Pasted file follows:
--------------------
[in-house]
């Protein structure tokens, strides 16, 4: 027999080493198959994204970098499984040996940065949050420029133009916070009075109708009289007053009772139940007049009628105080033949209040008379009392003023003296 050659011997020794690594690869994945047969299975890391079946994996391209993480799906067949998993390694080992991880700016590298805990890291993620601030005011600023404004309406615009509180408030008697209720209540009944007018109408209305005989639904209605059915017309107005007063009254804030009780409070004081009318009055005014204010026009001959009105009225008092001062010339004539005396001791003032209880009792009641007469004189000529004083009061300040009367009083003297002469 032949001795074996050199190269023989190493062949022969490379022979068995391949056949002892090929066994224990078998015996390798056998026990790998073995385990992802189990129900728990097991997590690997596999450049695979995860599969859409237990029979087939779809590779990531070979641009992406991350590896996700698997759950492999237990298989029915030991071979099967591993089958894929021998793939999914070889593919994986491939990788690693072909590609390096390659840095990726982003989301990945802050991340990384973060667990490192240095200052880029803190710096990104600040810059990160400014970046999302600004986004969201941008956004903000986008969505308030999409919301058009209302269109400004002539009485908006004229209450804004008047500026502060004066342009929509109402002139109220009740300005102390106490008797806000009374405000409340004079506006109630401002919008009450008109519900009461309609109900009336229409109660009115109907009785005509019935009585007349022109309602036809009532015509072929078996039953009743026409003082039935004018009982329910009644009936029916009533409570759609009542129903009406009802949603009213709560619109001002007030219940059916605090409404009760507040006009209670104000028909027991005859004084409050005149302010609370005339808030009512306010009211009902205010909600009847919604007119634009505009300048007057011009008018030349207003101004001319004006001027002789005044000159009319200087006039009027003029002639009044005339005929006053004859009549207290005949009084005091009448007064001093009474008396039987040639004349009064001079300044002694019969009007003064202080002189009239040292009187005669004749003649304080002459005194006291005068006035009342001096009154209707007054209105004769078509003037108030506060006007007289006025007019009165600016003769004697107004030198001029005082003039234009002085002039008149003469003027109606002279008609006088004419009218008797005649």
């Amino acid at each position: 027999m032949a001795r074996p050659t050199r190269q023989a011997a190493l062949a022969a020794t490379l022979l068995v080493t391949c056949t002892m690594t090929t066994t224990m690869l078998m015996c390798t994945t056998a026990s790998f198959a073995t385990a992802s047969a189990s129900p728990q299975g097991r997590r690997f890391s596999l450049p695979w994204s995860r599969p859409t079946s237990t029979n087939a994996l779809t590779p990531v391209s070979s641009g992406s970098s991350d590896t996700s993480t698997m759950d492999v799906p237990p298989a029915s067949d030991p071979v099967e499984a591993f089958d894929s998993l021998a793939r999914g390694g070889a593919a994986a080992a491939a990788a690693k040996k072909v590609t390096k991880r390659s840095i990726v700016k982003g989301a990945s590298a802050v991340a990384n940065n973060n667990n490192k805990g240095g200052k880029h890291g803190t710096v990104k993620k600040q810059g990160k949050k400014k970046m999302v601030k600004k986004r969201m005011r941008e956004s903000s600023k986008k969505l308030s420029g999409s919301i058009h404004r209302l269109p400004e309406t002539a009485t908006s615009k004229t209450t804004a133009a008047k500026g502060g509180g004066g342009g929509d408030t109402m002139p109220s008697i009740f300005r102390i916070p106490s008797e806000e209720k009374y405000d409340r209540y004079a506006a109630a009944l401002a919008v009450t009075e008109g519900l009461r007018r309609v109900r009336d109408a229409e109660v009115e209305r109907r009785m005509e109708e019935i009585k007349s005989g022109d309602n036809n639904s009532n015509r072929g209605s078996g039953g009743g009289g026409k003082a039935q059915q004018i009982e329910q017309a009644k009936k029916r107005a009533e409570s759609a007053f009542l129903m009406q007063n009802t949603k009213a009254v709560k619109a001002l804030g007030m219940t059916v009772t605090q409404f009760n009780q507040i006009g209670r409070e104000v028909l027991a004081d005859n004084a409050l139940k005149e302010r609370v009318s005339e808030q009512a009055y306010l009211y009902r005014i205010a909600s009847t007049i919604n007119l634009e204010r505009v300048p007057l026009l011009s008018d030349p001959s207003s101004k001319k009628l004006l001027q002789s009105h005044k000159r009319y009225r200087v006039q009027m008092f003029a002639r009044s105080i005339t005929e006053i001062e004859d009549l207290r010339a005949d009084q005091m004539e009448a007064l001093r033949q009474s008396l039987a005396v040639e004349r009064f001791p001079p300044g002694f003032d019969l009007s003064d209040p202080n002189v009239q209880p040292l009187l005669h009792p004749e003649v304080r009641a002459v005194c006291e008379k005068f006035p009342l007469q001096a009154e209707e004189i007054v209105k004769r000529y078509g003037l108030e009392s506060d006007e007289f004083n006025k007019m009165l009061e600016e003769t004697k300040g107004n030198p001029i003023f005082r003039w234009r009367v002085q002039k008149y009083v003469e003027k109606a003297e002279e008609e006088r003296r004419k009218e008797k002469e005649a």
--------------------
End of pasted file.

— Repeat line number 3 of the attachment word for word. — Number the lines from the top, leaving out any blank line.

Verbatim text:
């Amino acid at each position: 027999m032949a001795r074996p050659t050199r190269q023989a011997a190493l062949a022969a020794t490379l022979l068995v080493t391949c056949t002892m690594t090929t066994t224990m690869l078998m015996c390798t994945t056998a026990s790998f198959a073995t385990a992802s047969a189990s129900p728990q299975g097991r997590r690997f890391s596999l450049p695979w994204s995860r599969p859409t079946s237990t029979n087939a994996l779809t590779p990531v391209s070979s641009g992406s970098s991350d590896t996700s993480t698997m759950d492999v799906p237990p298989a029915s067949d030991p071979v099967e499984a591993f089958d894929s998993l021998a793939r999914g390694g070889a593919a994986a080992a491939a990788a690693k040996k072909v590609t390096k991880r390659s840095i990726v700016k982003g989301a990945s590298a802050v991340a990384n940065n973060n667990n490192k805990g240095g200052k880029h890291g803190t710096v990104k993620k600040q810059g990160k949050k400014k970046m999302v601030k600004k986004r969201m005011r941008e956004s903000s600023k986008k969505l308030s420029g999409s919301i058009h404004r209302l269109p400004e309406t002539a009485t908006s615009k004229t209450t804004a133009a008047k500026g502060g509180g004066g342009g929509d408030t109402m002139p109220s008697i009740f300005r102390i916070p106490s008797e806000e209720k009374y405000d409340r209540y004079a506006a109630a009944l401002a919008v009450t009075e008109g519900l009461r007018r309609v109900r009336d109408a229409e109660v009115e209305r109907r009785m005509e109708e019935i009585k007349s005989g022109d309602n036809n639904s009532n015509r072929g209605s078996g039953g009743g009289g026409k003082a039935q059915q004018i009982e329910q017309a009644k009936k029916r107005a009533e409570s759609a007053f009542l129903m009406q007063n009802t949603k009213a009254v709560k619109a001002l804030g007030m219940t059916v009772t605090q409404f009760n009780q507040i006009g209670r409070e104000v028909l027991a004081d005859n004084a409050l139940k005149e302010r609370v009318s005339e808030q009512a009055y306010l009211y009902r005014i205010a909600s009847t007049i919604n007119l634009e204010r505009v300048p007057l026009l011009s008018d030349p001959s207003s101004k001319k009628l004006l001027q002789s009105h005044k000159r009319y009225r200087v006039q009027m008092f003029a002639r009044s105080i005339t005929e006053i001062e004859d009549l207290r010339a005949d009084q005091m004539e009448a007064l001093r033949q009474s008396l039987a005396v040639e004349r009064f001791p001079p300044g002694f003032d019969l009007s003064d209040p202080n002189v009239q209880p040292l009187l005669h009792p004749e003649v304080r009641a002459v005194c006291e008379k005068f006035p009342l007469q001096a009154e209707e004189i007054v209105k004769r000529y078509g003037l108030e009392s506060d006007e007289f004083n006025k007019m009165l009061e600016e003769t004697k300040g107004n030198p001029i003023f005082r003039w234009r009367v002085q002039k008149y009083v003469e003027k109606a003297e002279e008609e006088r003296r004419k009218e008797k002469e005649a």